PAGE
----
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“Then those who kept close guard by him, and rode where he rode, being about a thousand armed men, came and rushed with closed ranks upon the English; and with the weight of their good horses, and the blows the knights gave, broke the press of the enemy, and scattered the crowd before them, the good duke leading them on in front. Many pursued and many fled; many were the Englishmen who fell around, and were trampled under the horses, crawling upon the earth, and not able to rise. Many of the richest and noblest men fell in the rout, but still the English rallied in places, smote down those whom they reached, and maintained the combat the best they could, beating down the men and killing the horses. One Englishman watched the duke, and plotted to kill him; he would have struck him with his lance, but he could not, for the duke struck him first, and felled him to the earth.
“Loud was now the clamor, and great the slaughter; many a soul then quitted the body it inhabited. The living marched over the heaps of dead, and each side was weary of striking. He charged on who could, and he who could no longer strike still pushed forward. The strong struggled with the strong; some failed, others triumphed; the cowards fell back, the brave pressed on; and sad was his fate who fell in the midst, for he had little chance of rising again; and many in truth fell who never rose at all, being crushed under the throng.
“And now the Normans had pressed on so far, that at last they had reached the standard. There Harold had remained, defending himself to the utmost; but he was sorely wounded in his eye by the arrow, and suffered grievous pain from the blow. An armed man came in the throng of the battle, and struck him on the ventaille of his helmet, and beat him to the ground; and as he sought to recover himself a knight beat him down again, striking him on the thick of his thigh, down to the bone.
“Gurth saw the English falling around, and that there was no remedy. He saw his race hastening to ruin, and despaired of any aid; he would have fled, but could not, for the throng continually increased. And the duke pushed on till he reached him, and struck him with great force. Whether he died of that blow I know not, but it was said that he fell under it, and rose no more.
“The standard was beaten down, the golden standard was taken, and Harold and the best of his friends were slain; but there was so much eagerness, and throng of so many around, seeking to kill him, that I know not who it was that slew him.
“The English were in great trouble at having lost their king, and at the duke's having conquered and beat down the standard; but they still fought on, and defended themselves long, and in fact till the day drew to a close. Then it clearly appeared to all that the standard was lost, and the news had spread throughout the army that Harold, for certain, was dead; and all saw that there was no longer any hope, so they left the field, and those fled who could.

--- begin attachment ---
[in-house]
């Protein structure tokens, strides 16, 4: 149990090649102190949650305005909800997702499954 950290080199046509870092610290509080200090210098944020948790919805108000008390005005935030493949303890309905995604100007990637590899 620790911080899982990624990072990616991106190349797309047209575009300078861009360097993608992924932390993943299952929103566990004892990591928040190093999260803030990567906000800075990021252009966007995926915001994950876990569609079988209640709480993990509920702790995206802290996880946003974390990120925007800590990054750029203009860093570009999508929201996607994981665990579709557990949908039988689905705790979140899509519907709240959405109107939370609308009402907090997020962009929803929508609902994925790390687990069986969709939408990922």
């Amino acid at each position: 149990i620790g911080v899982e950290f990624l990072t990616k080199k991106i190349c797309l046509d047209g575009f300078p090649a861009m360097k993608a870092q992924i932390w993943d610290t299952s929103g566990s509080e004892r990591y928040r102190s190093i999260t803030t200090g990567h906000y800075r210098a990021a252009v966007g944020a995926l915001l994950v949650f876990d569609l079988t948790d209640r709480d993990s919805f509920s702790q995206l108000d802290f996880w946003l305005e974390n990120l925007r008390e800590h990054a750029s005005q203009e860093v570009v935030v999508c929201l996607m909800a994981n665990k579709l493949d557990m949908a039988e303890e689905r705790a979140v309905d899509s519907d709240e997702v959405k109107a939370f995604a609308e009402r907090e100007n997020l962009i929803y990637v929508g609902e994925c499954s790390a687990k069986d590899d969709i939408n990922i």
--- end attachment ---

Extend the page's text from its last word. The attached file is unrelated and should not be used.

“William fought well; many an assault did he lead, many a blow did he give, and many receive, and many fell dead under his hand. Two horses were killed under him, and he took a third when necessary, so that he fell not to the ground, and lost not a drop of blood. But whatever any one did, and whoever lived or died, this is certain, that William conquered, and that many of the English fled from the field, and many died on the spot. Then he returned thanks to God, and in his pride ordered his standard to be brought and set up on high, where the English standard had stood; and that was the signal of his having conquered, and beaten down the standard. And he ordered his tent to be raised on the spot among the dead, and had his meat brought thither, and his supper prepared there.
“Then he took off his armor; and the barons and knights, pages and squires came, when he had unstrung his shield; and they took the helmet from his head, and the hauberk from his back, and saw the heavy blows upon his shield, and how his helmet was dinted in. And all greatly wondered, and said ‘Such a baron (ber) never bestrode warhorse, nor dealt such blows, nor did such feats of arms; neither has there been on earth such a knight since Rollant and Oliver.'
“Thus they lauded and extolled him greatly, and rejoiced in what they saw, but grieving also for their friends who were slain in the battle. And the duke stood meanwhile among them, of noble stature and mein, and rendered thanks to the King of glory, through whom he had the victory; and thanked the knights around him, mourning also frequently for the dead. And he ate and drank among the dead, and made his bed that night upon the field.
“The morrow was Sunday; and those who had slept upon the field of battle, keeping watch around, and suffering great fatigue, bestirred themselves at break of day, and sought out and buried such of the